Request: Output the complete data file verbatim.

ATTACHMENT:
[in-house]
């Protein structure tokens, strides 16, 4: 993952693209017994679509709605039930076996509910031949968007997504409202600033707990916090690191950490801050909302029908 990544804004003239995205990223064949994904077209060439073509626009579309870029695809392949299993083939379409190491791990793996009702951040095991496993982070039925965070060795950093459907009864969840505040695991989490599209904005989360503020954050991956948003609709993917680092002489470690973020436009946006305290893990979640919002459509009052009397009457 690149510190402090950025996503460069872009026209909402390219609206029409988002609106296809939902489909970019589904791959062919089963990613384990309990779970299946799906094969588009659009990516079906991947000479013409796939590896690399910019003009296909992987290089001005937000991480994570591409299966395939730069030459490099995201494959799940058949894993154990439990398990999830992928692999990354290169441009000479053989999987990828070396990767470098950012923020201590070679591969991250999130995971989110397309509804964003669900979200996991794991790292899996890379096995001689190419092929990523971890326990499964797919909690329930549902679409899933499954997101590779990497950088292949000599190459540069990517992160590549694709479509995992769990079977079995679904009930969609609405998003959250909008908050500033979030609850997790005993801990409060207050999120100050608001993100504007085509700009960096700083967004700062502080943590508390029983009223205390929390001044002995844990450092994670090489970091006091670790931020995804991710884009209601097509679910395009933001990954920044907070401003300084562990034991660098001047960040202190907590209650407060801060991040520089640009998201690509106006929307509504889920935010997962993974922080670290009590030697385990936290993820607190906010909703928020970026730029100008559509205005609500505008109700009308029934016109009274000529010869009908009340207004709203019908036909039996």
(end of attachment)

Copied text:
[in-house]
């Protein structure tokens, strides 16, 4: 993952693209017994679509709605039930076996509910031949968007997504409202600033707990916090690191950490801050909302029908 990544804004003239995205990223064949994904077209060439073509626009579309870029695809392949299993083939379409190491791990793996009702951040095991496993982070039925965070060795950093459907009864969840505040695991989490599209904005989360503020954050991956948003609709993917680092002489470690973020436009946006305290893990979640919002459509009052009397009457 690149510190402090950025996503460069872009026209909402390219609206029409988002609106296809939902489909970019589904791959062919089963990613384990309990779970299946799906094969588009659009990516079906991947000479013409796939590896690399910019003009296909992987290089001005937000991480994570591409299966395939730069030459490099995201494959799940058949894993154990439990398990999830992928692999990354290169441009000479053989999987990828070396990767470098950012923020201590070679591969991250999130995971989110397309509804964003669900979200996991794991790292899996890379096995001689190419092929990523971890326990499964797919909690329930549902679409899933499954997101590779990497950088292949000599190459540069990517992160590549694709479509995992769990079977079995679904009930969609609405998003959250909008908050500033979030609850997790005993801990409060207050999120100050608001993100504007085509700009960096700083967004700062502080943590508390029983009223205390929390001044002995844990450092994670090489970091006091670790931020995804991710884009209601097509679910395009933001990954920044907070401003300084562990034991660098001047960040202190907590209650407060801060991040520089640009998201690509106006929307509504889920935010997962993974922080670290009590030697385990936290993820607190906010909703928020970026730029100008559509205005609500505008109700009308029934016109009274000529010869009908009340207004709203019908036909039996």